Capturing the rise in capital values of existing residential and commercial developments could fund transport infrastructure improvements.
A number of funding options have been considered by Carter Jonas and more widely across the industry for Crossrail 2, including pooling funds from developers’ contributions to community infrastructure levy.
At the moment, however, we understand that the mayor is forecast only to receive around £300m if targets are achieved by 2019 from CIL contributions. That leaves a significant funding gap for an infrastructure project of this scale which is expected to cost around £15bn.
Other funding mechanisms could include reviewing how Section 106 contributions are dealt with and whether or not there can be contributions added to fund major infrastructure programmes.
“Forecasts for 2031 are for around £32bn capital value rise in real terms for residential estate and only around £6bn for commercial”
There is of course also the capital value rise of existing residential and commercial sectors, as a result of the improved transport improvement. The critical question here is: how could any capital value rise be captured?
Traditionally, residents and businesses have to pay tax through their business rates or council tax contributions. Business rates are linked to the rent, which of course is market adjusted. So, where significant price inflation occurs on rent, that can be captured back through a business rates mechanism.
But forecasts for 2031, the date which Crossrail 2 could become operational, are for around a £32bn capital value rise in real terms for residential estate and only around £6bn for commercial, along the line of the route proposed.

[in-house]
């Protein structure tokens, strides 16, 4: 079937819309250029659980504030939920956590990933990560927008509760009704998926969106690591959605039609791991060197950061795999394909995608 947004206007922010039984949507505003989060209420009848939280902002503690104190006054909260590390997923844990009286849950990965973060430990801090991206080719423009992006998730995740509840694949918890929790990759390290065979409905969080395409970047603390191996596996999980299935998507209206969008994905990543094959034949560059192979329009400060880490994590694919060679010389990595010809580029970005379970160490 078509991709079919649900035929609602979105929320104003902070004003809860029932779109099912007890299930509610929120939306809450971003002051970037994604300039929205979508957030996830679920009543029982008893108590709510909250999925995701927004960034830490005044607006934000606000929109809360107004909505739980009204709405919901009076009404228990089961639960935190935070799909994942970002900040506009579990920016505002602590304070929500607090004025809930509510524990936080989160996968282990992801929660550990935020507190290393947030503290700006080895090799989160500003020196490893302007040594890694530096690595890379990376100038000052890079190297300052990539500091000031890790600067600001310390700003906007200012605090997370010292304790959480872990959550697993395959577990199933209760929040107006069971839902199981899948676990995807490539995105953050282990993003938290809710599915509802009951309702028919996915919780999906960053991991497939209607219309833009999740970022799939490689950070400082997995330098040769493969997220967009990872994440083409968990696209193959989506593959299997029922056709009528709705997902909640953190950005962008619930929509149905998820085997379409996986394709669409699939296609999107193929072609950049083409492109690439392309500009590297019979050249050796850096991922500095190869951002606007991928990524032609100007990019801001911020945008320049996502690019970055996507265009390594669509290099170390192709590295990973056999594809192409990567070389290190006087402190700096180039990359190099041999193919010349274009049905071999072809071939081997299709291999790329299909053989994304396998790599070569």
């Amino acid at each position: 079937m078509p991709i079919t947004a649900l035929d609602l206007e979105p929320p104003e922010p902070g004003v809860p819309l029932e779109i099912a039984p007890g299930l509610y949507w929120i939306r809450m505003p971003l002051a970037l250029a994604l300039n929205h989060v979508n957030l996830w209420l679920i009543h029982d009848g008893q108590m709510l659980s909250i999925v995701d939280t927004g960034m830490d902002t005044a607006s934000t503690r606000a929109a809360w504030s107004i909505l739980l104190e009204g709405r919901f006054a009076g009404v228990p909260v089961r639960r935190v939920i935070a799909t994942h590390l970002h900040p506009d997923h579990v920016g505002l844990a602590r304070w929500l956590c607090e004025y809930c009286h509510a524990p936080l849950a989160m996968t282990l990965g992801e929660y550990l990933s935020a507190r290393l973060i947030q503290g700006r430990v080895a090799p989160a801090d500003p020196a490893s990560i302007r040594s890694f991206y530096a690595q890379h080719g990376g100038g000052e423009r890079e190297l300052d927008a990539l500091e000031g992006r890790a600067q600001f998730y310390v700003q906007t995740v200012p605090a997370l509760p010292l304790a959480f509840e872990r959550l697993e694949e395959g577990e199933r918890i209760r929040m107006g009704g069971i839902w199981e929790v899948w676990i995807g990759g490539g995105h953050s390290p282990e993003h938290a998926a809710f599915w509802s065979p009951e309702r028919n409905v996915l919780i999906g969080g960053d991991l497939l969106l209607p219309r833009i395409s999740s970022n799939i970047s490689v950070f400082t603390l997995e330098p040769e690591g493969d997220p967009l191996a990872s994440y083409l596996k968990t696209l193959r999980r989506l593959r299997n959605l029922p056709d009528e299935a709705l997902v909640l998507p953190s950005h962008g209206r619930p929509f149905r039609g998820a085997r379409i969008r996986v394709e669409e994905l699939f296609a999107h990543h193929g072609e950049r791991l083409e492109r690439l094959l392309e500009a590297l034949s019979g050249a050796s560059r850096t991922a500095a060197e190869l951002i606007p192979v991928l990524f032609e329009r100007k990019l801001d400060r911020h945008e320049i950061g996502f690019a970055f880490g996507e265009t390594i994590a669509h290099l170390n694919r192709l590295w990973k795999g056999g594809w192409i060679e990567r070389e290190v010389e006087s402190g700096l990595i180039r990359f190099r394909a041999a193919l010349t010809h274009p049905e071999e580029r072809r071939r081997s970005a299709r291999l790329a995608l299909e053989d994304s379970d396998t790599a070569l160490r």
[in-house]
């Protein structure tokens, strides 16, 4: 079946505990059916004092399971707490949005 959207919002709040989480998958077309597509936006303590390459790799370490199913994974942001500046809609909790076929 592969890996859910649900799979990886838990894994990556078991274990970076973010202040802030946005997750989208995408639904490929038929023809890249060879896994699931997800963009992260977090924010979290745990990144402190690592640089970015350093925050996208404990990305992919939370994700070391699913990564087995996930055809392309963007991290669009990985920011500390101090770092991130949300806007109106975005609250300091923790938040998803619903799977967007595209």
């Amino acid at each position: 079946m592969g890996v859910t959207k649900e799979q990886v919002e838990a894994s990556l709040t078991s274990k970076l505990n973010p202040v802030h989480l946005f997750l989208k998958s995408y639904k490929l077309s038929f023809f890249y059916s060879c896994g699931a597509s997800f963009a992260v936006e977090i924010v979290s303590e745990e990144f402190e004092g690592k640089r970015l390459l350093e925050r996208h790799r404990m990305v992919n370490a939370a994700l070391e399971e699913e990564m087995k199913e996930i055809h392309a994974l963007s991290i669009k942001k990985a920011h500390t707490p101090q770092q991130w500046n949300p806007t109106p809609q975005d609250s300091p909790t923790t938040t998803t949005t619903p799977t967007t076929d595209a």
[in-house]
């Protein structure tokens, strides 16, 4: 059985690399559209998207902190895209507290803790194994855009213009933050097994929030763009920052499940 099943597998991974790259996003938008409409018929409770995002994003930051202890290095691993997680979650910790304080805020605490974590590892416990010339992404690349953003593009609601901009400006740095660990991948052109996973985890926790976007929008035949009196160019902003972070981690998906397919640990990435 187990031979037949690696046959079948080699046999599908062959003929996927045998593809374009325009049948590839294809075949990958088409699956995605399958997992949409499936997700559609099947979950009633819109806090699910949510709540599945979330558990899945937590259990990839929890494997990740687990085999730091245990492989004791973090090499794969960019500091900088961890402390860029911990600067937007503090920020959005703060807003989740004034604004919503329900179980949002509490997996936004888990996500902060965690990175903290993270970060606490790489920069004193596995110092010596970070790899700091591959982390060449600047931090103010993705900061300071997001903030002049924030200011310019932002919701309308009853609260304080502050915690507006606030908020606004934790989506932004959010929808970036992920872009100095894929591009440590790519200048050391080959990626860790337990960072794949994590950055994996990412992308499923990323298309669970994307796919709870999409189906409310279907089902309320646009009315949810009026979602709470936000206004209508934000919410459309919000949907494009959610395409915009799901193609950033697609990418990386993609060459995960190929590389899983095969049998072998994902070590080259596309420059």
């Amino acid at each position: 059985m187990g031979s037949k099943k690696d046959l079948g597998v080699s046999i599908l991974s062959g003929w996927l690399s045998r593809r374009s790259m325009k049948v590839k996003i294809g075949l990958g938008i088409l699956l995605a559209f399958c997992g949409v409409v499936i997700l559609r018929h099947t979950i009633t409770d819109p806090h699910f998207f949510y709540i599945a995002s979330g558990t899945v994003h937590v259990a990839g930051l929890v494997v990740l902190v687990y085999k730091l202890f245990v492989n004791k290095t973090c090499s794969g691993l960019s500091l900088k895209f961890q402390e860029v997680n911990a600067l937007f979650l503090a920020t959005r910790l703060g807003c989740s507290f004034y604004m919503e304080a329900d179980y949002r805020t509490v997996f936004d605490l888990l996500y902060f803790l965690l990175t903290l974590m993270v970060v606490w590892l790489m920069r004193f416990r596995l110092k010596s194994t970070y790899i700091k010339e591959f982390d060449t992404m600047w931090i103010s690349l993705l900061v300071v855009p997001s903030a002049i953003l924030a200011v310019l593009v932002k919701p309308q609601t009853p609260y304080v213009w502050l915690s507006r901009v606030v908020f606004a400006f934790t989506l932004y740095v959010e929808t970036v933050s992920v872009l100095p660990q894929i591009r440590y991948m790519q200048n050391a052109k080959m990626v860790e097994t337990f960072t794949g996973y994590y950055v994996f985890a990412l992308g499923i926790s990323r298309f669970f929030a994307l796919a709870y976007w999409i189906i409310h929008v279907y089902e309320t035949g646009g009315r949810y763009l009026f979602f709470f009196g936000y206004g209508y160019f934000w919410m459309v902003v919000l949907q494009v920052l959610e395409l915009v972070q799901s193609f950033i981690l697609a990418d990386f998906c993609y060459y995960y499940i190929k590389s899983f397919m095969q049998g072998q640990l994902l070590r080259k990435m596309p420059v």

In order to capture some of that capital value rise, there would need to be a full review of the way council tax is allocated for spending. In particular, whether it is possible to share a percentage of the uplift in council tax to help fund major infrastructure improvements.
Looking at the fiscal system in general, London is not so good at capturing either its contributions from the private sector or through the fiscal system.
Earlier this year, London First found that only 7 per cent of London’s economic output is retained and put toward infrastructure improvements for the residents and businesses of London, compared with 50 per cent in New York.
“Looking at the fiscal system in general, London is not so good at capturing either its contributions from the private sector or through the fiscal system”
I have worked on a number of joint ventures with London boroughs, most recently setting up the joint venture between Westminster and developer PMB Holdings to redevelop Berwick Street, in Soho.
I also helped set up a residential joint venture to develop Hammersmith & Fulham’s major residential sites with Stanhope, which was signed in February this year.
The public-private JV with Stanhope is one of the first of its kind in central London and is a model we hope will enable previously unviable sites to be developed.
The onus is on the private sector developer and investor to obtain a good planning consent and then manage development or redevelopment of land assets for the public land owner. This mechanism is flexible with regards to land value, which will move with the market.
The structure overcomes some of the weaknesses of the local asset-backed vehicle (LABV) structures which were widely promoted in the ‘noughties’ as being a good fix to develop public land, but which have struggled to deliver full regeneration.
Tim Shaw is head of central London development at Carter Jonas.